Staying Warm in the 18th Century
Cloaks and Mitts for Women

March 16, 2019

Sold Out
In keeping with Women's History Month
we present
Staying Warm in the 18th Century:
Cloaks and Mitts for Women

with Angela Murphy
Saturday, March 16, 2019
9:00 AM to 4:00 PM
$55 Per Student
(class fee includes noon meal)

The Cloak

Two of the most common ways women of all classes--from the poor up through the wealthiest upper classes--and through all decades of the 18th century, stayed warm was to wear cloaks upon their shoulders and and mitts on their arms.

In the 18th century, cloaks could be long, covering the gown, or short, not quite hitting the elbows, and any where in between.

Cloaks could have had hoods or collars. They could have been made of silk, or wool, or printed cottons. Cloaks could be plain or trimmed.  

A woman's wallet (think $$), taste, station in life, and activity, all played a factor as to which cloak would be worn at a given time or place.

& Mitts

Mitts, known in this century as fingerless, elbow-length gloves, could be made of wool, silk, linen, lace, cotton or cotton muslin.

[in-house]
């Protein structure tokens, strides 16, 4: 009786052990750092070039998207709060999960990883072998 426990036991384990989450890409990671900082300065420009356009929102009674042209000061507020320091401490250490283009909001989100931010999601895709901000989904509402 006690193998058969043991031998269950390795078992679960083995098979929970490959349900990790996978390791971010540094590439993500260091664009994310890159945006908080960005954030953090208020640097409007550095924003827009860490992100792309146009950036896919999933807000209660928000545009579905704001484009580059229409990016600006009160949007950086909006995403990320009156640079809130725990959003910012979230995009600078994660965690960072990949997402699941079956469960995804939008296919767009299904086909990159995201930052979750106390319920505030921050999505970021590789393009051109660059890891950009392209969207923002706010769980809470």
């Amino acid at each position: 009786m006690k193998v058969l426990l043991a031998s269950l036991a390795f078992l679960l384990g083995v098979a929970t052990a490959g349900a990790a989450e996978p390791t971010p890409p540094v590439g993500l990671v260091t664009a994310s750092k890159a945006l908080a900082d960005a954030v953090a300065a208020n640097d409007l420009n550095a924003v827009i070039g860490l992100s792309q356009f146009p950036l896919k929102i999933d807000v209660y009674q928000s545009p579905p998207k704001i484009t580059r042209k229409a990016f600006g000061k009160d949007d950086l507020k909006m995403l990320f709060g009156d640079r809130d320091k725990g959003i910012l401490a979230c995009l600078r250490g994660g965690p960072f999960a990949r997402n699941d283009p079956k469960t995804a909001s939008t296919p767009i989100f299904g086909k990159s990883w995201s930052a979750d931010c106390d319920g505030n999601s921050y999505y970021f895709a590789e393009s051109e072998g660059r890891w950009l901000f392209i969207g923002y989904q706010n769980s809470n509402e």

Mitts were commonly worn to keep arms and hands warm while allowing fingers to remain free for tasks. Aside from their practical use, mitts could also be a used as a fashion statement with elaborate embroidery, faggoting, and lace ornamentation.

It was not uncommon for women to use mitts as a form of sun protection as well as for warmth. Surviving examples of plain linen, light-weight white or cream cotton and cotton muslin, would suggest little other use.

Our class will concentrate on making a short wool cloak and wool mitts. Keeping onself warm is they key to this class.

By the end of the class students will be well on their way to completing a pair of wool mitts and a wool short cloak.

Students will also take home a copy of Angela's research, a personalized (just YOUR size) pattern for mitts, a short cloak pattern with a hood and collar option, as well as comprehensive directions to complete construction of both your mitts and your cloak.

Once you have registered for this class, additional information regarding the class will be emailed to you.

To Register clink the link below: Sold Out


Or Email: info@fortat4.com
with subject line: Cloaks and mitts


"An engagement in Billingsgate Channel, between Terrible and the Tiger, two First Rates;" 1781; Carrington Bowles, publisher. Image courtesy The British Museum.

Paul Sandby, "A Girl in a Sunhat, Seen from Behind." Circa 1760.

An example of a short (short, short) cloak (?) and mitts.

"The Lady with the Veil." Alexander Roslin. 1768.

Check out the snazzy brown mitts.

To register for this class please follow this link: Sold Out

Saturday March 16, 2019 9:00 AM - 4:00 PM